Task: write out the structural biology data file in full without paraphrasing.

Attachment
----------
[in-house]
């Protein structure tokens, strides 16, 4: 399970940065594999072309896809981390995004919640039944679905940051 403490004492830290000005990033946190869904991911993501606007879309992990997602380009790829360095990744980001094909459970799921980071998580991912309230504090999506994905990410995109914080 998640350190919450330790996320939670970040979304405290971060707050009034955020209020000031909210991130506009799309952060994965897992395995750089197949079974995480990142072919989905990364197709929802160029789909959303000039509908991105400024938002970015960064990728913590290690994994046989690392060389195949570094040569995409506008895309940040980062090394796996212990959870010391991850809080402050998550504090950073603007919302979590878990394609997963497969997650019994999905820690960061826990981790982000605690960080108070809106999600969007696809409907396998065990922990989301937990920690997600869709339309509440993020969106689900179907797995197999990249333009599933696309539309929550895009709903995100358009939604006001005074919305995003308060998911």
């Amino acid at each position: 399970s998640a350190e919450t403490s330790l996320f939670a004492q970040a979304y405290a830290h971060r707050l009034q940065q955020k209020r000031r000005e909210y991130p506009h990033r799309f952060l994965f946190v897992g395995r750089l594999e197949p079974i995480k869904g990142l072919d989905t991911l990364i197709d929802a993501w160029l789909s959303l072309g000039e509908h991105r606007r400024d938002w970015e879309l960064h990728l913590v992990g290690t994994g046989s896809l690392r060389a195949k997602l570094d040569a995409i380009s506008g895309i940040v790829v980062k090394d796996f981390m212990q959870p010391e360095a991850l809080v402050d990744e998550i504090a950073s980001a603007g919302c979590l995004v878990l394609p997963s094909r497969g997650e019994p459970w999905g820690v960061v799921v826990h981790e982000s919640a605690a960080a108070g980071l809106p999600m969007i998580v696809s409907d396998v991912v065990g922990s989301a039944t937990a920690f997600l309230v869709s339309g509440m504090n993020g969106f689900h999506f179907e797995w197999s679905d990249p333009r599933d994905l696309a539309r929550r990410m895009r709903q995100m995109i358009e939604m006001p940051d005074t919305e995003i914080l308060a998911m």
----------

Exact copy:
[in-house]
């Protein structure tokens, strides 16, 4: 399970940065594999072309896809981390995004919640039944679905940051 403490004492830290000005990033946190869904991911993501606007879309992990997602380009790829360095990744980001094909459970799921980071998580991912309230504090999506994905990410995109914080 998640350190919450330790996320939670970040979304405290971060707050009034955020209020000031909210991130506009799309952060994965897992395995750089197949079974995480990142072919989905990364197709929802160029789909959303000039509908991105400024938002970015960064990728913590290690994994046989690392060389195949570094040569995409506008895309940040980062090394796996212990959870010391991850809080402050998550504090950073603007919302979590878990394609997963497969997650019994999905820690960061826990981790982000605690960080108070809106999600969007696809409907396998065990922990989301937990920690997600869709339309509440993020969106689900179907797995197999990249333009599933696309539309929550895009709903995100358009939604006001005074919305995003308060998911």
């Amino acid at each position: 399970s998640a350190e919450t403490s330790l996320f939670a004492q970040a979304y405290a830290h971060r707050l009034q940065q955020k209020r000031r000005e909210y991130p506009h990033r799309f952060l994965f946190v897992g395995r750089l594999e197949p079974i995480k869904g990142l072919d989905t991911l990364i197709d929802a993501w160029l789909s959303l072309g000039e509908h991105r606007r400024d938002w970015e879309l960064h990728l913590v992990g290690t994994g046989s896809l690392r060389a195949k997602l570094d040569a995409i380009s506008g895309i940040v790829v980062k090394d796996f981390m212990q959870p010391e360095a991850l809080v402050d990744e998550i504090a950073s980001a603007g919302c979590l995004v878990l394609p997963s094909r497969g997650e019994p459970w999905g820690v960061v799921v826990h981790e982000s919640a605690a960080a108070g980071l809106p999600m969007i998580v696809s409907d396998v991912v065990g922990s989301a039944t937990a920690f997600l309230v869709s339309g509440m504090n993020g969106f689900h999506f179907e797995w197999s679905d990249p333009r599933d994905l696309a539309r929550r990410m895009r709903q995100m995109i358009e939604m006001p940051d005074t919305e995003i914080l308060a998911m």